3. Have parallel work on the Java version: filling the missing infrastructure, fix conversion bugs etc.
4. Stabilize the Java version.

Our application is logically divided into Frontend and Backend (no surprise there).
This post is focused on the Backend side, we wanted to have the Backend converted to Java and working with the C# Frontend (as a stepping stone), get the C# client which is written in WPF and communicates using WCF with the C# backend, to work with a Java backend running on JBoss AS and communicate using web services.
In parallel there was another effort to port the Frontend to Java technologies.

The process we came up with was:
We had a repository for the on-going C# development, we created a branch from this repository in which we did a dumb down of the code to be able to use the automatic conversion, for example commenting out the usage of LINQ which the converter did not process well.
Here is a simplistic example for demonstrating the process, this is NOT how our RHEV-M code looks like (public data members and such).
C# using link:

public class Person
    {
        public Guid id;
        public String name;
        public List friends;

        public Person(String name)
        {
            this.name = name;
            id = Guid.NewGuid();
            friends = new List();
        }

        public void addFriend(Person p)
        {
            friends.Add(p);
        }

        public List getFriendNames()
        {
            List names = friends.Select(a => a.name).ToList();
            return names;
        }

    }
C# after dumb down:

public class Person
    {
        public Guid id;
        public String name;
        public List friends;

        public Person(String name)
        {
            this.name = name;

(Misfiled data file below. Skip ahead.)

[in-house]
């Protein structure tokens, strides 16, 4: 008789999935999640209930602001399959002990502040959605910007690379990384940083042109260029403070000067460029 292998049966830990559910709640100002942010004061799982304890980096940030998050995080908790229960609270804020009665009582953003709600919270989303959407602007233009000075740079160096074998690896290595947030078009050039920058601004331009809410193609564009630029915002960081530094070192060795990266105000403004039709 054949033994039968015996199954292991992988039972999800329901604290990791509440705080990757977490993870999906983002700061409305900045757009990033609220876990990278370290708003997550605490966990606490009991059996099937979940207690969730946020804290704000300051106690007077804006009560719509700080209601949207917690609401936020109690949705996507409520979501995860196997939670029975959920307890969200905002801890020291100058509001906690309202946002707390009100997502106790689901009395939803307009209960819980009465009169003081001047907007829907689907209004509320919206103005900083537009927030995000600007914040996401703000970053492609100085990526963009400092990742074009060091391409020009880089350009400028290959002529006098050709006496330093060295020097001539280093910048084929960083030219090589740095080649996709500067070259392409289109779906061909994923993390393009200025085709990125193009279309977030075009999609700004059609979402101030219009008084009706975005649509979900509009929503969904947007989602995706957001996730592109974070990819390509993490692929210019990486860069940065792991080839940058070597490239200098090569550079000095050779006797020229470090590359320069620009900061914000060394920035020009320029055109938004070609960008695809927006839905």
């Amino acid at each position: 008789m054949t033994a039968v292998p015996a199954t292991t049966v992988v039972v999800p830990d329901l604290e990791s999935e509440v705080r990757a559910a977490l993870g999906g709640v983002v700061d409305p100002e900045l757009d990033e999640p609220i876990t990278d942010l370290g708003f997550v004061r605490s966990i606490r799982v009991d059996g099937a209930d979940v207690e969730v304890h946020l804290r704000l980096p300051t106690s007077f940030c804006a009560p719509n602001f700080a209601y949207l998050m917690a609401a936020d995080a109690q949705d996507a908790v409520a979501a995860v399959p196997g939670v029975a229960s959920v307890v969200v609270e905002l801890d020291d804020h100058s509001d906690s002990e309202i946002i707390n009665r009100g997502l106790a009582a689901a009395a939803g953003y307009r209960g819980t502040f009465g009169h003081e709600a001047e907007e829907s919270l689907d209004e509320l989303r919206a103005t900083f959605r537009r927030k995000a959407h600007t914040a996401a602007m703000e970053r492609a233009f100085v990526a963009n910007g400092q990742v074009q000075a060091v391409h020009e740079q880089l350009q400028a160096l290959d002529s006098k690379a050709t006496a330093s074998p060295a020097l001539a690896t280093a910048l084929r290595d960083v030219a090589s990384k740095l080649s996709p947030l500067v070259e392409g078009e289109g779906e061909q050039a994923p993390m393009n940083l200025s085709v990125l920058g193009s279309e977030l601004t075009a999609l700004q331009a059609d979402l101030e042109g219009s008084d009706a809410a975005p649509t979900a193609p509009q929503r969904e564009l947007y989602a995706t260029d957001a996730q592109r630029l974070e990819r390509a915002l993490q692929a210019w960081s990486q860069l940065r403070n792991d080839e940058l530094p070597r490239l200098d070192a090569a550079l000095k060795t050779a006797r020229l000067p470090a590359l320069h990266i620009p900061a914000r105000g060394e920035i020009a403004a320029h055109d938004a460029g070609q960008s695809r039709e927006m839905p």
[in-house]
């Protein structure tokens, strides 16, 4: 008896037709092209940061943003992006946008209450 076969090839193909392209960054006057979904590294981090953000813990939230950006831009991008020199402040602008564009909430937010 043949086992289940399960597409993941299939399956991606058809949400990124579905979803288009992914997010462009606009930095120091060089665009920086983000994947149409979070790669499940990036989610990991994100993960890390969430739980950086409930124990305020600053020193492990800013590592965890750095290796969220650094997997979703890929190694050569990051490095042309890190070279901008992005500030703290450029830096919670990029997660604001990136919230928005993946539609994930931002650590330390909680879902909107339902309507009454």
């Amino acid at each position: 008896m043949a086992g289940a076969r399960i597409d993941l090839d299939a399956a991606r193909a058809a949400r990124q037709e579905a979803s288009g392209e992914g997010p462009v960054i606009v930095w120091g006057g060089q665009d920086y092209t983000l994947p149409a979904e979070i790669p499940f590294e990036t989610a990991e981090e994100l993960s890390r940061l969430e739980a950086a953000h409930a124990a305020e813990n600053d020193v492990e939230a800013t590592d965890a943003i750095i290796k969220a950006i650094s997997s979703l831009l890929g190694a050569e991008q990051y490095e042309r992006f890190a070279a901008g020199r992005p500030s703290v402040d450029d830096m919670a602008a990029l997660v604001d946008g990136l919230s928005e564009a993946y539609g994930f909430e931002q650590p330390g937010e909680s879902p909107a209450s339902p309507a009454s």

id = Guid.NewGuid();
            friends = new List();
        }

        public void addFriend(Person p)
        {
            friends.Add(p);
        }

        public List getFriendNames()
        {
            List names = new List();
            foreach (Person p in friends)
            {
                names.Add(p.name);
            }
            return names;
        }
    }
Java:

public class Person
    {
        public Guid id;
        public String name;
        public java.util.ArrayList friends;

        public Person(String name)
        {
            this.name = name;
            id = Guid.NewGuid();
            friends = new java.util.ArrayList();
        }

        public final void addFriend(Person p)
        {
            friends.add(p);
        }

         public final java.util.ArrayList getFriendNames()
        {
            java.util.ArrayList names = new java.util.ArrayList();
            for (Person p : friends)
            {
                names.add(p.name);
            }
            return names;
        }
    }

The dumb down branch was the input for the converter and the output was committed to the third branch which was in Java, but did not compile (the raw output of the converter, as you can see in the example Guid is not a part of the JDK).
On top of it we created a post processing phase:
1. Files manipulation, some SED scripts to manipulate the packages of the files, add the import statements, etc.